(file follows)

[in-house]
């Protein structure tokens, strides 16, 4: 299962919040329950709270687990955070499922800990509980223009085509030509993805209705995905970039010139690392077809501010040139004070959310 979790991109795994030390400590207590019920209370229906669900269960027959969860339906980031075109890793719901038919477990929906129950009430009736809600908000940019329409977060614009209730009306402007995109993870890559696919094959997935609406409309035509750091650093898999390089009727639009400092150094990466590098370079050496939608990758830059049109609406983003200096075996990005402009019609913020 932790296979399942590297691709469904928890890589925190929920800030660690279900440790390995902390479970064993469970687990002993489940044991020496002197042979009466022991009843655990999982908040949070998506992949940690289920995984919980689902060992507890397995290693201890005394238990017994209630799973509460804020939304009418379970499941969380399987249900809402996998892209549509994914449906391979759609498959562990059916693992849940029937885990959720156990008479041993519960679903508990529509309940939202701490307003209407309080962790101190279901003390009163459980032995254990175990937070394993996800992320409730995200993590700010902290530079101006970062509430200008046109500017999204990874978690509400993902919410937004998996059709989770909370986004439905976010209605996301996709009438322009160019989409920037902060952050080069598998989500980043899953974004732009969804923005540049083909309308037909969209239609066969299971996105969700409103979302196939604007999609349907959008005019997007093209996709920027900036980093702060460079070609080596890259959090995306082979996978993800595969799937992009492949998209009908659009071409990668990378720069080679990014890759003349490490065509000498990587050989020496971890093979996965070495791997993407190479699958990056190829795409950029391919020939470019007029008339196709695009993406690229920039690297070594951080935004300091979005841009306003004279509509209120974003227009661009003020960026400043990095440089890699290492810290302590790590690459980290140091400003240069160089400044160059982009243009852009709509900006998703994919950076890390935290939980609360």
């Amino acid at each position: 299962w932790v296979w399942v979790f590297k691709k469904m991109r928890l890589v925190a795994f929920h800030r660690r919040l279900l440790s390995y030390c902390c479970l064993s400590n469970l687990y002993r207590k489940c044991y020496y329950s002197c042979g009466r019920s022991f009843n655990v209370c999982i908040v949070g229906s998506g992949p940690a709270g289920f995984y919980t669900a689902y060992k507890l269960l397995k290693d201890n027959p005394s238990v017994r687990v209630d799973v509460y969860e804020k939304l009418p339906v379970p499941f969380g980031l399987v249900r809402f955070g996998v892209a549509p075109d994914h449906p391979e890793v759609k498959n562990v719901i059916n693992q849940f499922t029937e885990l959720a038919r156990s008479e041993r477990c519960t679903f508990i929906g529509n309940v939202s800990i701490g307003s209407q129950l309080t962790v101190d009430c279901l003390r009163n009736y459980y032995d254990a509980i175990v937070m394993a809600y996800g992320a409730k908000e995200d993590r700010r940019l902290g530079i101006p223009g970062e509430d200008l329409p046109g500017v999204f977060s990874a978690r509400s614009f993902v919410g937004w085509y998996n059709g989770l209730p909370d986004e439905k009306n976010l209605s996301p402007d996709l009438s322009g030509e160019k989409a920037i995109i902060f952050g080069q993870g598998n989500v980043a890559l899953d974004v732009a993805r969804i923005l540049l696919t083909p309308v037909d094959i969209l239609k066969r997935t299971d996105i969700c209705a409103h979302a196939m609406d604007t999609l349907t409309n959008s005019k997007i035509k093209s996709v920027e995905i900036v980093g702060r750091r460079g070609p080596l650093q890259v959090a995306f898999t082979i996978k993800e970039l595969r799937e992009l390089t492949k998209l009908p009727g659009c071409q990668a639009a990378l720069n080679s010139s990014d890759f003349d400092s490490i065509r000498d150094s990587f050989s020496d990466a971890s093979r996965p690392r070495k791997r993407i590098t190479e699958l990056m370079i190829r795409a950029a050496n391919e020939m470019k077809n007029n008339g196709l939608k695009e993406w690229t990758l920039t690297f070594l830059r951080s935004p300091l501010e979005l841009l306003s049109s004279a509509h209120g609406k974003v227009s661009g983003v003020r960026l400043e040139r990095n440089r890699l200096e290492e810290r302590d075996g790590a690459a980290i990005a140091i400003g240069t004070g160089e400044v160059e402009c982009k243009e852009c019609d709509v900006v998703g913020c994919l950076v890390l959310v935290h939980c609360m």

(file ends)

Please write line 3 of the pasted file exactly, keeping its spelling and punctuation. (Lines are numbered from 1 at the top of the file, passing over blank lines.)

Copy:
């Amino acid at each position: 299962w932790v296979w399942v979790f590297k691709k469904m991109r928890l890589v925190a795994f929920h800030r660690r919040l279900l440790s390995y030390c902390c479970l064993s400590n469970l687990y002993r207590k489940c044991y020496y329950s002197c042979g009466r019920s022991f009843n655990v209370c999982i908040v949070g229906s998506g992949p940690a709270g289920f995984y919980t669900a689902y060992k507890l269960l397995k290693d201890n027959p005394s238990v017994r687990v209630d799973v509460y969860e804020k939304l009418p339906v379970p499941f969380g980031l399987v249900r809402f955070g996998v892209a549509p075109d994914h449906p391979e890793v759609k498959n562990v719901i059916n693992q849940f499922t029937e885990l959720a038919r156990s008479e041993r477990c519960t679903f508990i929906g529509n309940v939202s800990i701490g307003s209407q129950l309080t962790v101190d009430c279901l003390r009163n009736y459980y032995d254990a509980i175990v937070m394993a809600y996800g992320a409730k908000e995200d993590r700010r940019l902290g530079i101006p223009g970062e509430d200008l329409p046109g500017v999204f977060s990874a978690r509400s614009f993902v919410g937004w085509y998996n059709g989770l209730p909370d986004e439905k009306n976010l209605s996301p402007d996709l009438s322009g030509e160019k989409a920037i995109i902060f952050g080069q993870g598998n989500v980043a890559l899953d974004v732009a993805r969804i923005l540049l696919t083909p309308v037909d094959i969209l239609k066969r997935t299971d996105i969700c209705a409103h979302a196939m609406d604007t999609l349907t409309n959008s005019k997007i035509k093209s996709v920027e995905i900036v980093g702060r750091r460079g070609p080596l650093q890259v959090a995306f898999t082979i996978k993800e970039l595969r799937e992009l390089t492949k998209l009908p009727g659009c071409q990668a639009a990378l720069n080679s010139s990014d890759f003349d400092s490490i065509r000498d150094s990587f050989s020496d990466a971890s093979r996965p690392r070495k791997r993407i590098t190479e699958l990056m370079i190829r795409a950029a050496n391919e020939m470019k077809n007029n008339g196709l939608k695009e993406w690229t990758l920039t690297f070594l830059r951080s935004p300091l501010e979005l841009l306003s049109s004279a509509h209120g609406k974003v227009s661009g983003v003020r960026l400043e040139r990095n440089r890699l200096e290492e810290r302590d075996g790590a690459a980290i990005a140091i400003g240069t004070g160089e400044v160059e402009c982009k243009e852009c019609d709509v900006v998703g913020c994919l950076v890390l959310v935290h939980c609360m």